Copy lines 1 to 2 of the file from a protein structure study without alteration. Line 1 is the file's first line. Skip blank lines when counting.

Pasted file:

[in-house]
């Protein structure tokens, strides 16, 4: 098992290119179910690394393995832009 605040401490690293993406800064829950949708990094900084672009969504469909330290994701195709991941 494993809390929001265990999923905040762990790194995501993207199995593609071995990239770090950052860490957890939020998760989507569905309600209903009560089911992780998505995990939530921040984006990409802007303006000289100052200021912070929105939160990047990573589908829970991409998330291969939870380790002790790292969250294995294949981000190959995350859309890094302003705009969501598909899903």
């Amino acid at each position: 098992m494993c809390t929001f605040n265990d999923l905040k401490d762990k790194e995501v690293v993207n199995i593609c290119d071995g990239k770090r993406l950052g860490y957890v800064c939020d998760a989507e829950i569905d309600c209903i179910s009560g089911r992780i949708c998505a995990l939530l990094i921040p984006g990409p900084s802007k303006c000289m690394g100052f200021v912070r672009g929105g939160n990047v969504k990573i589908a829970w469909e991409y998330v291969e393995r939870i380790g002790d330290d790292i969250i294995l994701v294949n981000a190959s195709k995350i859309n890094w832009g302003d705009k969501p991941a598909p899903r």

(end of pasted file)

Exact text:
[in-house]
């Protein structure tokens, strides 16, 4: 098992290119179910690394393995832009 605040401490690293993406800064829950949708990094900084672009969504469909330290994701195709991941 494993809390929001265990999923905040762990790194995501993207199995593609071995990239770090950052860490957890939020998760989507569905309600209903009560089911992780998505995990939530921040984006990409802007303006000289100052200021912070929105939160990047990573589908829970991409998330291969939870380790002790790292969250294995294949981000190959995350859309890094302003705009969501598909899903």